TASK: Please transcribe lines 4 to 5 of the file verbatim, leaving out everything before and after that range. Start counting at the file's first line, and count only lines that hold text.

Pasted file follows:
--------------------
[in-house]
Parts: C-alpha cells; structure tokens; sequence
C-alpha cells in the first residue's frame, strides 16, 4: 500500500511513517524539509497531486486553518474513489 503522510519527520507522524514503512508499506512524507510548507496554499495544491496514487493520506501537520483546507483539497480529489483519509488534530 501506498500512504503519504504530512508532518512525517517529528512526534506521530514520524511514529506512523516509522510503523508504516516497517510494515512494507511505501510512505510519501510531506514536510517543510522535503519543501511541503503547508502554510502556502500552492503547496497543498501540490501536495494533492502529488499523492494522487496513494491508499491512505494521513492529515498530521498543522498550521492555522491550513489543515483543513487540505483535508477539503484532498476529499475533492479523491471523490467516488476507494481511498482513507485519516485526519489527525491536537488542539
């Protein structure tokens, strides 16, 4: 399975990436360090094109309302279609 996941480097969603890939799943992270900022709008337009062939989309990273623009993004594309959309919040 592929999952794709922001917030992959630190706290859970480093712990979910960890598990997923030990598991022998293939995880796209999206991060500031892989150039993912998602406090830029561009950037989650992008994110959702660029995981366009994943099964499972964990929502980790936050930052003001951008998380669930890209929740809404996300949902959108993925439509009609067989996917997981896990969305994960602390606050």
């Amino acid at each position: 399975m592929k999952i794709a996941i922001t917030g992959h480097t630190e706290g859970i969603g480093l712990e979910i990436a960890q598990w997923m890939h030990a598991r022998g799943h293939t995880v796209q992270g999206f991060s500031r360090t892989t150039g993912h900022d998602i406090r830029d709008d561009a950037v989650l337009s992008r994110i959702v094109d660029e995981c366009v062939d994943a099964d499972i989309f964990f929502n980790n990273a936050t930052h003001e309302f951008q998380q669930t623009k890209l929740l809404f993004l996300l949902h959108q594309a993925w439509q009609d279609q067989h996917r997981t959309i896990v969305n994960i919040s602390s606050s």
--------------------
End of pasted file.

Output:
């Protein structure tokens, strides 16, 4: 399975990436360090094109309302279609 996941480097969603890939799943992270900022709008337009062939989309990273623009993004594309959309919040 592929999952794709922001917030992959630190706290859970480093712990979910960890598990997923030990598991022998293939995880796209999206991060500031892989150039993912998602406090830029561009950037989650992008994110959702660029995981366009994943099964499972964990929502980790936050930052003001951008998380669930890209929740809404996300949902959108993925439509009609067989996917997981896990969305994960602390606050």
């Amino acid at each position: 399975m592929k999952i794709a996941i922001t917030g992959h480097t630190e706290g859970i969603g480093l712990e979910i990436a960890q598990w997923m890939h030990a598991r022998g799943h293939t995880v796209q992270g999206f991060s500031r360090t892989t150039g993912h900022d998602i406090r830029d709008d561009a950037v989650l337009s992008r994110i959702v094109d660029e995981c366009v062939d994943a099964d499972i989309f964990f929502n980790n990273a936050t930052h003001e309302f951008q998380q669930t623009k890209l929740l809404f993004l996300l949902h959108q594309a993925w439509q009609d279609q067989h996917r997981t959309i896990v969305n994960i919040s602390s606050s």